Tuesday, the 13. May 2014, 10:40 by rita
SCREENING AND LECTURE
20. 05. 2014 + 20:00 + Hardenbergstr. 33, Raum 9
Mario Rizzi was born in Italy and is now based in Berlin, Germany. He studied classics and psychology before turning his attention to photography at Ecole de la Photographie, Arles, France and the Slade School of Fine Arts, London, UK.
Rizzi’s photographs, films and video installations explore the impact of neo-liberal globalisation on individual lives through intimate, personal narratives. Rizzi collects these stories during extensive stays in the locations where his subjects live. He develops relationships with these ‘unknown’ people and uses their everyday actions to illustrate the pressures of global conditions.
Rizzi’s work has been exhibited at Open Space, Vienna, Austria (2012), National Centre for Contemporary Arts, Saint Petersburg, Russia (2011), SALT Beyoğlu, Istanbul, Turkey (2011), Podbielski Contemporary, Berlin, Germany (2011), and International Istanbul Film Festival, Turkey (2010), among other locations. His work is part of several collections including that of the Sharjah Art Foundation, UAE, and the Permanent Collection of The Museum of Modern Art (Fund for the 21st Century, 2010), New York, USA.
1. Al Intithar/The Waiting, 30 min, 2013: The Syrian refugee camp Zaatari lies seven kilometres to the south of the Syrian border in the Jordanian desert. Living conditions in the camp are by no means easy and the refugees are far away from their husbands and sons, many of whom have stayed behind to fight.The film’s protagonist is a widow from Homs whose husband was killed in an attack by the Syrian army. Director Mario Rizzi followed this widow’s life at the camp for seven weeks. Life’s rhythms are dictated by the place, and life here is all about waiting.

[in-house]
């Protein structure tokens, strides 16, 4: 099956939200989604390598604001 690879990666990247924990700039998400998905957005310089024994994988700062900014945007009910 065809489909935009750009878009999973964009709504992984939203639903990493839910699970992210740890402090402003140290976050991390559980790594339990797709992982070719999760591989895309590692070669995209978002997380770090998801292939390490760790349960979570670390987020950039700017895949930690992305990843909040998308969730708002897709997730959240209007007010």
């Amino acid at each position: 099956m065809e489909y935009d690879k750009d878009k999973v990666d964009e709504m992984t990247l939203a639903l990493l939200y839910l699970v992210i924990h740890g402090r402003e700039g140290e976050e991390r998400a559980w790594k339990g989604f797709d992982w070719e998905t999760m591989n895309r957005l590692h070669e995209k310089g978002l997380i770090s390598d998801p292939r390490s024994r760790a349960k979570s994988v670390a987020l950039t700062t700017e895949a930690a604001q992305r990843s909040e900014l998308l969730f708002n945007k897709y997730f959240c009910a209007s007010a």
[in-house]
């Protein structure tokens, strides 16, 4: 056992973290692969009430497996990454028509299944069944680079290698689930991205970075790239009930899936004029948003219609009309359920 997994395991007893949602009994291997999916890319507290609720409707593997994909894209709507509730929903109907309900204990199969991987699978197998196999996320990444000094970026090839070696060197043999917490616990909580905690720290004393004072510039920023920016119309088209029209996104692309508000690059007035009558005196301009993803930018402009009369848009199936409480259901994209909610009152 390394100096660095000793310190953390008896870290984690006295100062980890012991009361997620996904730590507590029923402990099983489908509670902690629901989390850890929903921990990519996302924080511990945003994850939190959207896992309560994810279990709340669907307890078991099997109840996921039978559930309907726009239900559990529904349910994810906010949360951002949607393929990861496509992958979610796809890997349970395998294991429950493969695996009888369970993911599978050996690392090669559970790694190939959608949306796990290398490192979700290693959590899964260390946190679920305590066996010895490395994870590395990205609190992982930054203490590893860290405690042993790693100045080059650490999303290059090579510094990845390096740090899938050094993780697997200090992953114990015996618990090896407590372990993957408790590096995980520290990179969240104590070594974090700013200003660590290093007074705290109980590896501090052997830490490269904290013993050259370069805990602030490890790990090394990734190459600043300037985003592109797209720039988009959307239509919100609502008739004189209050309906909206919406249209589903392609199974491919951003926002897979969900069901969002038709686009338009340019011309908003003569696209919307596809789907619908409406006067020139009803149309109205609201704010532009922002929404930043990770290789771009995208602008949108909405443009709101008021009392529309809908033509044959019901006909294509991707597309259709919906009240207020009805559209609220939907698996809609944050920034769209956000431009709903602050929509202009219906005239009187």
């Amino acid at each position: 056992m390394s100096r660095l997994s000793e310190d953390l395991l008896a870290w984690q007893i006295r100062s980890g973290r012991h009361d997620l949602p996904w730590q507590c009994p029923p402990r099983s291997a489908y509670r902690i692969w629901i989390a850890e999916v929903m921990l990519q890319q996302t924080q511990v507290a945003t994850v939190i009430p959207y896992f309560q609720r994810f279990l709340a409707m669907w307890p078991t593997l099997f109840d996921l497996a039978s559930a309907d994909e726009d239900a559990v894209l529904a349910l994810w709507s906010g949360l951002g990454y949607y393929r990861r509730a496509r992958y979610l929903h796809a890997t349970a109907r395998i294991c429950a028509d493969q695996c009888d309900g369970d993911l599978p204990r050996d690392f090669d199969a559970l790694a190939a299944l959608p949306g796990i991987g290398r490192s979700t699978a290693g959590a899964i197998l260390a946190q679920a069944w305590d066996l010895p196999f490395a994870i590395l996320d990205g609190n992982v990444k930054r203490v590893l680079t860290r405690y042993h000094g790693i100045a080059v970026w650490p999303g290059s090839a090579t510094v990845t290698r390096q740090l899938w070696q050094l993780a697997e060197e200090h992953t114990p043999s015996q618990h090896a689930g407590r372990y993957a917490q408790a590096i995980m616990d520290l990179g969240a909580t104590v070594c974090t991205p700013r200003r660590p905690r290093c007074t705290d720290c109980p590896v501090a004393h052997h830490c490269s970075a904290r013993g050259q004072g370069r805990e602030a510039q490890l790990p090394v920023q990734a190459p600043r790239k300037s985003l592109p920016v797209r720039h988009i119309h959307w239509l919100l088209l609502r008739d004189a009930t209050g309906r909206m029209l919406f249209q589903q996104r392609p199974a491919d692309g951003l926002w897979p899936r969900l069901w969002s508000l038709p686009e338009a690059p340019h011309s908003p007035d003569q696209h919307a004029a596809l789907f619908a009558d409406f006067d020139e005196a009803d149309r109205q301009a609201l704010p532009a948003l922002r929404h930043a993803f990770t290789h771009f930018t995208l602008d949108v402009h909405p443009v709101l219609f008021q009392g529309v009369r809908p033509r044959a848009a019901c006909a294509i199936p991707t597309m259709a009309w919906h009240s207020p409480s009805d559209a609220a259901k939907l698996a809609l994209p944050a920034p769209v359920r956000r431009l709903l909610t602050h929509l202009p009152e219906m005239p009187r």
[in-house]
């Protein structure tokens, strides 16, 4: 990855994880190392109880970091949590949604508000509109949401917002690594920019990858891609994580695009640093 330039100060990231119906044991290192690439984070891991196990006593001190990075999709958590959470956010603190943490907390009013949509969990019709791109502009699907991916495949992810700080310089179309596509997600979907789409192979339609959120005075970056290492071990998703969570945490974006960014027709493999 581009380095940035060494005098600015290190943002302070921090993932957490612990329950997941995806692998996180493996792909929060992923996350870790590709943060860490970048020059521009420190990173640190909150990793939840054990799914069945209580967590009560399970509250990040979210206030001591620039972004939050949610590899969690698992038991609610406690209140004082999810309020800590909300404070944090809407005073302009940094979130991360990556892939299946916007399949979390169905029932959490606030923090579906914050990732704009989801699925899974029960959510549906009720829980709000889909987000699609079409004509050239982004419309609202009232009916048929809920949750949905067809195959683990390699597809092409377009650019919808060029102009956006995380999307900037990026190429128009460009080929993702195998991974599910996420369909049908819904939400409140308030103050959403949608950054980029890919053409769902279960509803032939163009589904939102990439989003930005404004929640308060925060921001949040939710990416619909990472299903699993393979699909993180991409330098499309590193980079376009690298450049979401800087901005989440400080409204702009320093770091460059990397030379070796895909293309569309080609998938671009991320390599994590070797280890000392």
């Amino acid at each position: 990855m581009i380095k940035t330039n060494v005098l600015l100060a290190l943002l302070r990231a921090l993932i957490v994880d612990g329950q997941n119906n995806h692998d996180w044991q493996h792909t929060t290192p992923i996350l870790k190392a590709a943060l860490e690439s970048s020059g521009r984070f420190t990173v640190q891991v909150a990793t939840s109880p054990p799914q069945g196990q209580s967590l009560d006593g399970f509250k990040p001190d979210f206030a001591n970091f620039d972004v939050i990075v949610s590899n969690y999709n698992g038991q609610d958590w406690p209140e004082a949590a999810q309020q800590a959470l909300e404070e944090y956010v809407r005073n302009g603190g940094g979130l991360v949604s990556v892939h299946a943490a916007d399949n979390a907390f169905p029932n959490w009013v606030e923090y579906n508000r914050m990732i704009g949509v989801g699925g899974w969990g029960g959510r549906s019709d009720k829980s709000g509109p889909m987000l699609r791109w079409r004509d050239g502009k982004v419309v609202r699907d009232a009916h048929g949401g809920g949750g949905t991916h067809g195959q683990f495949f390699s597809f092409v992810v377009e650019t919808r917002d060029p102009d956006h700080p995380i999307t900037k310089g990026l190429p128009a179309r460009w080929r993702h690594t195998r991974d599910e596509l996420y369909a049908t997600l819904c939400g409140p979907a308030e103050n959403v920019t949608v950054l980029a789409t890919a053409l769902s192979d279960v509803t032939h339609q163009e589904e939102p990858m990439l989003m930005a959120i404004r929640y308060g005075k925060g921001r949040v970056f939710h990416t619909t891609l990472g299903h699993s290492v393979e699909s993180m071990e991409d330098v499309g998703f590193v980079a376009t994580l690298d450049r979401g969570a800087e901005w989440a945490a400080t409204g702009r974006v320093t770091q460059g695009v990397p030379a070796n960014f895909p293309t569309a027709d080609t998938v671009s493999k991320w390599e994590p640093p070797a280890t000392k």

2. Limina, 22 min, 2008: In this short film, rich of dark humor and irony, aliens are becoming Dutch citizens, while being taught how to perform their “new self”. Habits and customs that constitute and hold communities together turn into ridiculously empty gestures when exposed as pure performative acts. Over and over again we are reminded of the hard fact that nothing is as it appears, that subjects and realities are complex and can’t be taken for granted, and that truth and the real are no static, absolute concepts but dynamic ones, in constant making in our daily encounters with the “others” and in the seemingly impossible realm of human relations.
3. impermanent, 15 min, 2007: Ali Akilah is 96 years old and lives in Amman. He was born and lived in Lifta, the Palestinian village whose area today corresponds to West and North Jerusalem. While he recalls the events of his life, his words and feelings are infused with a sense of uprootedness and “permanent impermanence”. The short film was inspired by Giorgio Agamben’s writings on the “state of exception”.